For many Muslim women, the information superhighway might as well be a country lane. But some Muslim women leaders are ready to hop on and are urging other Muslim sisters to do the same.
"It's not too late for women in Muslim societies to use the internet and the new technology," said Asma Khader, who coordinates the group Sisterhood Is Global in Jordan.
About 100 women--some in hijab, some in business suits, and some in sundresses--attended a forum on Muslim women and cyberspace--one of dozens of events planned around United Nations meeting on the global status of women--on a weltering Manhattan day last month at New York University.
At the meeting, Khader noted that, "Women in Muslim societies need more [of] these technologies because this is the way to bridge the gap between the situation of women in different areas of the world and our societies."
In addition to using the internet and other new technologies to reach out to younger Muslim women, Thoraya Obaid, the United Nations Population Fund's director for Arab states and Europe, said reform-minded Muslim women need to reach out to those who disagree with them.
"We should open dialogues with Muslim women who are against reform...so at least we know how they are thinking, and what they are thinking," Obaid said. One questioner from the audience voiced fears about the power and influence of the internet in the Muslim world.
"Here we are talking about technology, computers, the internet--fine, good," said questioner Farida Allaghi. "But on the other hand, what scares us to death...is who is controlling today this technology, is it really going to liberate...or is it going to widen the gap between those who have and who have not?"
She went on to call for more women to go into private business and to seek political power.
Khader and others at the technology forum stressed the need for action, and the need for communication among the disparate elements of the Muslim world. One speaker added that the internet might help in one area that has been neglected: networking.
"In Muslim countries, in our developing countries, we're not very good at building coalitions and alliances," Obaid said.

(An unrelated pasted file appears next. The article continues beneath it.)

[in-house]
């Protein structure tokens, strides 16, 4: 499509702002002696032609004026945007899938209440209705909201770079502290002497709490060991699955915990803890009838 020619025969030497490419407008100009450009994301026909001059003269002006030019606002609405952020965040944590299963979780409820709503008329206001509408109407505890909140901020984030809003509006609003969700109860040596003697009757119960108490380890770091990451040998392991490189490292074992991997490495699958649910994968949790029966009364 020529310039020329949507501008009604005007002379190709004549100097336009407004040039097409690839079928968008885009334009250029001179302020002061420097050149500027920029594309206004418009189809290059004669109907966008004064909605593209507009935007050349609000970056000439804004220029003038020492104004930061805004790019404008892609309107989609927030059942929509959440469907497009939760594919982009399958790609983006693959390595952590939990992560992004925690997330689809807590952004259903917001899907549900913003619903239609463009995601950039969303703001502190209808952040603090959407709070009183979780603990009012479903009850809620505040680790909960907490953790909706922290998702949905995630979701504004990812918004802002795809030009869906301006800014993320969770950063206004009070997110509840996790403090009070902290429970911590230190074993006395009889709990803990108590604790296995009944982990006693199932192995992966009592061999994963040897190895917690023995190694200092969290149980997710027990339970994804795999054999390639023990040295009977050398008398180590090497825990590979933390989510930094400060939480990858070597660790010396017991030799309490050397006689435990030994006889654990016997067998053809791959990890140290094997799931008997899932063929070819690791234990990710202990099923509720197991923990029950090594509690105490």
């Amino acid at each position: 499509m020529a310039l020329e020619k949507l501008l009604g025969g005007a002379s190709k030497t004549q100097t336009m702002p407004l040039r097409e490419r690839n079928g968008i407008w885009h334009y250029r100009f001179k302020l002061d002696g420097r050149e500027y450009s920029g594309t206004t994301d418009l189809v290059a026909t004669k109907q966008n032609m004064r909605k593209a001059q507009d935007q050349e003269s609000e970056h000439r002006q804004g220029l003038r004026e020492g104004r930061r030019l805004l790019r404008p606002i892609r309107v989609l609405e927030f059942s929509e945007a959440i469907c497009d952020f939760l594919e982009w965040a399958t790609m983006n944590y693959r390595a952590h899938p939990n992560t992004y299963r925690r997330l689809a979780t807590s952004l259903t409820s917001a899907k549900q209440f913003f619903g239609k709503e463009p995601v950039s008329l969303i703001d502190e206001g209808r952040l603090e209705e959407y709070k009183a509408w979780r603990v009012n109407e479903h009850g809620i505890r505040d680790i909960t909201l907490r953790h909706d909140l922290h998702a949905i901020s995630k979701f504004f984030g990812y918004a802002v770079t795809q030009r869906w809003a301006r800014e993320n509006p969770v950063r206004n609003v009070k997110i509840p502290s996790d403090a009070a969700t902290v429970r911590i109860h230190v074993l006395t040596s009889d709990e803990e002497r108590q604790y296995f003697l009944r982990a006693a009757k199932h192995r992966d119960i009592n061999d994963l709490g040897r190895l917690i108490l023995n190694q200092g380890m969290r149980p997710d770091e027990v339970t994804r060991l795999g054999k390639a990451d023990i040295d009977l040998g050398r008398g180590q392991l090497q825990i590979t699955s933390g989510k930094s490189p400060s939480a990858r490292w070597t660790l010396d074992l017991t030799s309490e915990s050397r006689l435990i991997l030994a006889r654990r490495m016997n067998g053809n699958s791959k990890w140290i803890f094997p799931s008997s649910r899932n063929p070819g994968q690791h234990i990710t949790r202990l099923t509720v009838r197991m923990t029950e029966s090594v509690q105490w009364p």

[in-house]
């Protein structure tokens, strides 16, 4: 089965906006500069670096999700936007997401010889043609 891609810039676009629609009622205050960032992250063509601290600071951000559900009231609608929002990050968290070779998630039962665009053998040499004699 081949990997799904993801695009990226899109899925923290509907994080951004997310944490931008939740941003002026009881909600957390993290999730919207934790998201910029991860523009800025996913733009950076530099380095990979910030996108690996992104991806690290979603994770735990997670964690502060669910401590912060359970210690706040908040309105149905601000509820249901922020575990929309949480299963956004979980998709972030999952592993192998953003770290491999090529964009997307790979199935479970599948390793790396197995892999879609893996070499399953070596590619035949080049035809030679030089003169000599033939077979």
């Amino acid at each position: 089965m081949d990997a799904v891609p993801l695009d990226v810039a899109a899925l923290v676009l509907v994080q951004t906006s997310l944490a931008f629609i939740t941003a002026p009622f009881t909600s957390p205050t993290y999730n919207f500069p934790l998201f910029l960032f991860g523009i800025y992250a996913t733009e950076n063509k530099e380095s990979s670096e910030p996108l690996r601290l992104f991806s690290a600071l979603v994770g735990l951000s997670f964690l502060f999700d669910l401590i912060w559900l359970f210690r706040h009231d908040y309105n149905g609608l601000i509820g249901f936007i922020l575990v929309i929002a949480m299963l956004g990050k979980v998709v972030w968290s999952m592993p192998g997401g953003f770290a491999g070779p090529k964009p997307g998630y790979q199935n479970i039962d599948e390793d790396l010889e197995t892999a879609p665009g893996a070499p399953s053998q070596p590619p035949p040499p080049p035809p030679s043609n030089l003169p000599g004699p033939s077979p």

There are many in predominantly Muslim countries who have no internet access. A report released last year by Human Rights Watch said that some Islamic countries are trying to block access to information.
But even if access were completely unfettered, questions of cost and of infrastructure, including reliable power and telephone connections, make internet access for some Muslim women seem like a low priority.
Muslim countries have been relatively slow to embrace the internet, compared with Europe and North America, according to Nua Internet Surveys, which tracks global internet usage. Nua reports can be seen at http://www.nua.ie/surveys. As of March, Nua reported 1.9 million people in the Middle East and about 2.6 million people in Africa had access to the internet, a small fraction of the 83 million Europeans and nearly 137 million in Canada and the United States who have gone online.
Of those in the Arab countries with internet connection, only 4% are women, according to the Maryland-based Women's Learning Partnership, which organized the conference. That compares with 7% of China's internet users, 17% of South Africa's, 17% of Japan's, and 38% of those in the United States, the group said.
Despite the low percentage of women internet users in Muslim countries, conference speaker Aye Obe said the world wide web still could be a useful communications tool.
"To me, the importance of the internet is not that everybody is going to stand around, tapping into a computer, but that those who do are going to spread the word and spread the message," said Obe, president of the Civil Liberties Organization in Nigeria.